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Larry Summers: America's Credit Worthiness Being Held 'Hostage'

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Safe to say Larry Summers is happier with the current state of economic recovery than he is with the whole debt ceiling debate.

On Monday, Summers, former chair of the President's Council of Economic Advisers, took to the airwaves in an attempt to make sense of last month's disappointing jobs numbers, also taking a couple jabs at those current using the debt ceiling issue as political leverage.

While a series of unfortunate events, including the Japan earthquake, rising energy prices and instability in the Middle East, might have shaken business confidence in recent months, Summers says that current U.S. economic policies remain the right ones, pointing to recent monetary and fiscal initiatives of the government as a "basis for sustained growth."

What's not in the cards is a quick recovery similar to the one that occurred in the 1980s, Summers says. "The kind of 6 or 7 percent growth that you saw at the aftermath of the 1982 recession, it doesn't happen in the aftermath of this kind of recession," he said.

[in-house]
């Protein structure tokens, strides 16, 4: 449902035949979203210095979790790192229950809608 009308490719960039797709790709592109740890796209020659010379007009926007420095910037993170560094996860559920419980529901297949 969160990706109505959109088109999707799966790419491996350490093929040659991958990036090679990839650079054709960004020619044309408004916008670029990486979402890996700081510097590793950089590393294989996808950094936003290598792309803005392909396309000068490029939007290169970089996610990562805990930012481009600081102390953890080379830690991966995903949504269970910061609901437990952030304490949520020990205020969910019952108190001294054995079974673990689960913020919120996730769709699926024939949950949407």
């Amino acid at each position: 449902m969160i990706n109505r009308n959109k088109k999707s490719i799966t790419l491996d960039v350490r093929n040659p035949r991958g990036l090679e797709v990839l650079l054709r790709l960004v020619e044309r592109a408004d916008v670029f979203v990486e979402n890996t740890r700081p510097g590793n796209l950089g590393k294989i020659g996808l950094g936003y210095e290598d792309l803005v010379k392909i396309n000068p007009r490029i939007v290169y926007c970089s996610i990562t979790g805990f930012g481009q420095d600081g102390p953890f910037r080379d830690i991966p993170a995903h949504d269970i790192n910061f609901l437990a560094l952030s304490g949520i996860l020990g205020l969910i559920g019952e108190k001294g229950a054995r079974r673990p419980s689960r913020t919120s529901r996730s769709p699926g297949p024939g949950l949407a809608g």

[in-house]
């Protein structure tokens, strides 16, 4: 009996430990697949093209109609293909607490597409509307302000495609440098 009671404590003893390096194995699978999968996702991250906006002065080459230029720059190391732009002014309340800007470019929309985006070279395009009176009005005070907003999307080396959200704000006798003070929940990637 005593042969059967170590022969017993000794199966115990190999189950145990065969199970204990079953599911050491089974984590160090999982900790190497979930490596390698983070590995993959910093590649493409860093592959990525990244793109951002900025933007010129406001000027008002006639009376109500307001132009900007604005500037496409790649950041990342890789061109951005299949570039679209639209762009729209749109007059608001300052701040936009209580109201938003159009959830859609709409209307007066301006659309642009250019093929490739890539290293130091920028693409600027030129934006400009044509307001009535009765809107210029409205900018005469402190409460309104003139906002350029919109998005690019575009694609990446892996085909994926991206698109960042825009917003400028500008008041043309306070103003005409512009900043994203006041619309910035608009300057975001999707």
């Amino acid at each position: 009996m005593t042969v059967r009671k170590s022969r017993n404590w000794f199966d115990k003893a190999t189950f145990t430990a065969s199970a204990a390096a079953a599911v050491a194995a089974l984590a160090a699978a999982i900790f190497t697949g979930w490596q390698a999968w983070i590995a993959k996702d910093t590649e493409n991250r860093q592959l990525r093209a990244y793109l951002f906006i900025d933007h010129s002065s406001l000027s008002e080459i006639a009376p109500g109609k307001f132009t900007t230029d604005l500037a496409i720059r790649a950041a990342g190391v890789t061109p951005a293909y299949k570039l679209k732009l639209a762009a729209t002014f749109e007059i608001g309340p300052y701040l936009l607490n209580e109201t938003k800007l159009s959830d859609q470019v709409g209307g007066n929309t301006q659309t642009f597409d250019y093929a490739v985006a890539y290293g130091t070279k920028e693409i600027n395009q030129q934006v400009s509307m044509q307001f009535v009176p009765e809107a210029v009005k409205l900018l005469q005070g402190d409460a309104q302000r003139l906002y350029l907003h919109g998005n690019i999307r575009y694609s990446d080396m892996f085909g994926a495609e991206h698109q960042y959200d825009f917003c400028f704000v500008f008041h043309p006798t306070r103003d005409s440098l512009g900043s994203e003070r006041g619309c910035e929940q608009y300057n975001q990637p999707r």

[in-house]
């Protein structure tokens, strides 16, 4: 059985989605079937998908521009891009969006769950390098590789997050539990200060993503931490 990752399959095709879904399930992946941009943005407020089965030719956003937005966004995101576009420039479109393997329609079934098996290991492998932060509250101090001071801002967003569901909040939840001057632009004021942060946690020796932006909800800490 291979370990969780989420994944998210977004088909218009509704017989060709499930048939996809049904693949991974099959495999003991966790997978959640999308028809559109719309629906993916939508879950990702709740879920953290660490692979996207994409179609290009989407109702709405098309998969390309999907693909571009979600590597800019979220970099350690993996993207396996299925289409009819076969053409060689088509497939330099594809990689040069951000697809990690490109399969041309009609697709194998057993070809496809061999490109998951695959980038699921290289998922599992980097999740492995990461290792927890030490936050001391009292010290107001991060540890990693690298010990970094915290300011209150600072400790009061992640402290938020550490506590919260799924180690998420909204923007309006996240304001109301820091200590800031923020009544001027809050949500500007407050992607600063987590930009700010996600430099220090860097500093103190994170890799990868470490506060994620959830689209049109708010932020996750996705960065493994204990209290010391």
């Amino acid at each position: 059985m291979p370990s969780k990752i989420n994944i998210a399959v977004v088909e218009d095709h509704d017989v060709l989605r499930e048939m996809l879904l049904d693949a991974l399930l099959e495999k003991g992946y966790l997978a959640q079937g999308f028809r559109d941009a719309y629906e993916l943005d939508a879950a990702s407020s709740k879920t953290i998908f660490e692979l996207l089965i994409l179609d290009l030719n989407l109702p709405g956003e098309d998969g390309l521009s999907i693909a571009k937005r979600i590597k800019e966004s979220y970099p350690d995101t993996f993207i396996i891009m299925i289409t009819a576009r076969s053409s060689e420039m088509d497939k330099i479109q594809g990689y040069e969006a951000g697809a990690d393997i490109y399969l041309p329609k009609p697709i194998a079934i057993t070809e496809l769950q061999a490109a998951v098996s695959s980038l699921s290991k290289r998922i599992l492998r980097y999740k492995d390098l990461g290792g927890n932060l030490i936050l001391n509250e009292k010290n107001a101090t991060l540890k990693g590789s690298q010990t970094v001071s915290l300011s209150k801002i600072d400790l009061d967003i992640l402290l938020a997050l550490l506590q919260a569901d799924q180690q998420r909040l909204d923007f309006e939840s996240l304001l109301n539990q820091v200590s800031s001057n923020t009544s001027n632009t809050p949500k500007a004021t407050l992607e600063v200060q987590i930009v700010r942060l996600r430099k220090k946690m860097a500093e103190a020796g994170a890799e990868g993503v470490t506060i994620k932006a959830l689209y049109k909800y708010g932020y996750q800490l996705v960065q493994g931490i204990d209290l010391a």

Summers went on to echo comments made by former Federal Reserve chair Alan Greenspan last Friday on the unlikelihood of Congress failing to raise the debt limit. "I can't conceive that whatever their other failing, the political figures in Washington would allow the country to default," Summers said.

Not raising the debt limit, Summers says, would have "catastrophic" consequences. "I find it very surprising that people in positions of authority are prepared to use the credit worthiness of the country as a hostage to try to drive any agenda."

Watch the CNBC segment here:

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